In July 2011, the Centers for Medicare and Medicaid Services (CMS) launched its new fraud prevention system (FPS), which was designed to use predictive modeling and data analytics to review all Medicare fee-for-service claims for indications of fraud.
Concerns about the FPS were first raised back in April of this year, when a mid-year report showed that the system had only prevented one bad claim, which totaled $7,951—despite the fact that the system cost $77 million. Then, in mid-October, two Senators took a tour of the new $3.6 million facility that housed the FPS, and expressed their concerns that after seeing a live demonstration of the FPS, there was “significant disconnect between the rhetorical claims made by the administration and the system’s actual current operational status,”
Consequently, Section 4241(e) of the Small Business Jobs Act of 2010 required CMS to issue a report on the FPS no later than three months after the program's first year of implementation , which two U.S. Senators calculated as October 1, 2012. Consequently, Bloomberg BNA reported that two U.S. Senate Finance Committee senators sent a letter to CMS Acting Administrator Marilyn Tavenner.
The letter, written Committee ranking member Orrin G. Hatch (R-Utah) and Sen. Tom Coburn (R-Okla.) said: “In the interest of being transparent to taxpayers and stakeholders, and accountable to Congress, we request you publicize the report and reply to our concerns about provider enrollment within three business days.” Hatch and Coburn said they were concerned the automated provider screening system, which was implemented in December 2011, has not been effective in weeding out fraud among Medicare providers.
Hatch and Coburn said they were also concerned that CMS has been sharing data on the FPS with the public but neglecting to keep Congress informed. “In fact, given the detailed statements by CMS staff in public speeches about the results of the FPS, it seems odd that specific details can be shared in public remarks yet you seek to keep the Congressional committee of jurisdiction in the dark,” the letter said.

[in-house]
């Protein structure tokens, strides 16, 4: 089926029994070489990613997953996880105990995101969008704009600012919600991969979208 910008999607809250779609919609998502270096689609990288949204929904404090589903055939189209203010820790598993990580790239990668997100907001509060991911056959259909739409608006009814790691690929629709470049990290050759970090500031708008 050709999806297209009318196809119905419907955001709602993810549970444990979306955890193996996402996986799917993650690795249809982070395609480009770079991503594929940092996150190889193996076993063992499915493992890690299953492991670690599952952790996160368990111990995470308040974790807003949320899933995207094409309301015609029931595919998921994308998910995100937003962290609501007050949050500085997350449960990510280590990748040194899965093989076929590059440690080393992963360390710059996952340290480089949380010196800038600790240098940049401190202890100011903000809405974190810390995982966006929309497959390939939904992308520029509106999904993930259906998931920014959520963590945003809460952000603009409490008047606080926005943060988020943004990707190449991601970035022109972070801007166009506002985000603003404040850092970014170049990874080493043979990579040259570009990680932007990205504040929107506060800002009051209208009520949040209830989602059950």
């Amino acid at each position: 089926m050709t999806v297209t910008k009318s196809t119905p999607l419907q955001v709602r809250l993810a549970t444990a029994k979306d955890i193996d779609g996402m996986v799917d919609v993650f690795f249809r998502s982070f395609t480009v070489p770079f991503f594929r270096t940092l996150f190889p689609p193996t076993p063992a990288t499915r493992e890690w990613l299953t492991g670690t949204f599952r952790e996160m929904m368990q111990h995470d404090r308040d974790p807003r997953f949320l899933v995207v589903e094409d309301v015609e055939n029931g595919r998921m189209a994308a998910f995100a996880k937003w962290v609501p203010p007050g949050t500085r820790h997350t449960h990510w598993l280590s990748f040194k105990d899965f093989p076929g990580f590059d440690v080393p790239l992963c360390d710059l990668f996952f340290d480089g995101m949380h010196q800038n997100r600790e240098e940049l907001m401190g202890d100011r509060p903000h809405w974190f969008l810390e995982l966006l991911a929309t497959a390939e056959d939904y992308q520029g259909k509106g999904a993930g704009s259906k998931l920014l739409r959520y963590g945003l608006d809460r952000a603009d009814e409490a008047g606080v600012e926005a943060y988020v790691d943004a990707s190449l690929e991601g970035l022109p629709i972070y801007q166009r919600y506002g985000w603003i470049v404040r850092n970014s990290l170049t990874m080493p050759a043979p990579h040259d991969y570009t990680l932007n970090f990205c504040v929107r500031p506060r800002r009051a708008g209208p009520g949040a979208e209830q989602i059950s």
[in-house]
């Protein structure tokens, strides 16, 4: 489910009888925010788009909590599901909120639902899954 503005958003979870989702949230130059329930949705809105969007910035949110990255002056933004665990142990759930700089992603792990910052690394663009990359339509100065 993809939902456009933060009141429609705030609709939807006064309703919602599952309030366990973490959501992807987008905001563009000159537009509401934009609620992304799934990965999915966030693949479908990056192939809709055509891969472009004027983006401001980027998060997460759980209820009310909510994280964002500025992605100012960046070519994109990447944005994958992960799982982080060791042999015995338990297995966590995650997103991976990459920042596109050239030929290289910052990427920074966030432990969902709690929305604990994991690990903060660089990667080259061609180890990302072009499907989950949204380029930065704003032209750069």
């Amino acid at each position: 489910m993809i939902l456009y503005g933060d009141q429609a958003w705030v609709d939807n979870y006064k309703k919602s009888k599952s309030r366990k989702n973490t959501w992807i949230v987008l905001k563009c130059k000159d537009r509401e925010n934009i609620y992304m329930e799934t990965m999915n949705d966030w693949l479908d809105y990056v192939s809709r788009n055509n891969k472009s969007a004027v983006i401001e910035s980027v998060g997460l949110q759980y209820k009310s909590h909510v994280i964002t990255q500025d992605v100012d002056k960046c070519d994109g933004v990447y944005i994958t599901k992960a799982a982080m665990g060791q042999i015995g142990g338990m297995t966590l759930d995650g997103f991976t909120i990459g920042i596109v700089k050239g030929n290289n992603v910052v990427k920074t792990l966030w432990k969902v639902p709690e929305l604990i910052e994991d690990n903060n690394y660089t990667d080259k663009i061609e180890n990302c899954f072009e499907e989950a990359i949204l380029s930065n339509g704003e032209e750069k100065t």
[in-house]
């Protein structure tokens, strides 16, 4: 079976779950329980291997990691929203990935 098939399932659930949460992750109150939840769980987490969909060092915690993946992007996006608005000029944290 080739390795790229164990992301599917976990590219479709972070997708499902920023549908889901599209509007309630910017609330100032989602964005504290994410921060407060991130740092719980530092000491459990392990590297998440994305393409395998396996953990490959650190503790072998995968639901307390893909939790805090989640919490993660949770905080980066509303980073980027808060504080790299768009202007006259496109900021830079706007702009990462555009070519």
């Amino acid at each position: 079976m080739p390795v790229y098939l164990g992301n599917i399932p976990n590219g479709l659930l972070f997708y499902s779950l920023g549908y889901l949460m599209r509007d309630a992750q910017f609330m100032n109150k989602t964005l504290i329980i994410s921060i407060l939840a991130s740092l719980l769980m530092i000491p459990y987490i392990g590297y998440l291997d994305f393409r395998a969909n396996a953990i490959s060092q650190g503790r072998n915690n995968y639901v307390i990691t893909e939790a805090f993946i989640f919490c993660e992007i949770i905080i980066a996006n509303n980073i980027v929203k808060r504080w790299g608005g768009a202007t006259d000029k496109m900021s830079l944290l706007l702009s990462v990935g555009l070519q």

Hatch and Coburn cited two examples from BNA's Health Care Fraud Report of CMS briefing the public on FPS information, including a presentation by David Nelson, director of CMS's Data Analytics and Control Group, at a September predictive analytics conference (16 HFRA 689, 9/19/12), and a speech by Peter Budetti, director of CMS's Center for Program Integrity, at America's Health Insurance Plans 2012 Medicare Conference (16 HFRA 752, 10/3/12).
One letter notes that the FPS “flagged a situation where 80% of a provider’s claims were for highly suspicious services.” As a result, CMS suspended the “provider’s payments, and eventually revoked Medicare billing privileges.” The Senators said this was “precisely the sort of information” they have been requesting for months now but have yet to receive.
This is the second letter from Hatch and Coburn seeking information from CMS on the FPS, following a July 31 inquiry. CMS responded on Aug. 27 that it would publish a report for Congress by the end of September (16 HFRA 690, 9/19/12).
“We had initially requested very detailed and specific information answering a number of questions regarding the metrics and costs of FPS and other related initiatives,” the senators said in their Oct. 15 letter. “Instead of a comprehensive response, we received a generic reply that was not truly responsive to our specific questions.” CMS stated in replies to the senators that it was “working diligently to finalize” their report.
Hatch and Coburn said they are still troubled by the lack of effective tools to measure the viability of the FPS, and said the delay in receiving the report raises questions about the reliability of CMS data.The Senators also expressed their concerns about CMS’ provider screening system, which was implemented in Decemeber 2011. The Senators noted that despite the screening of hundres of thousands of providers who are enrolled in Medicare, “numerous individuals continue to bill the Medicare program despite having been convicted of felonies or other offenses that should render them ineligible to do so.”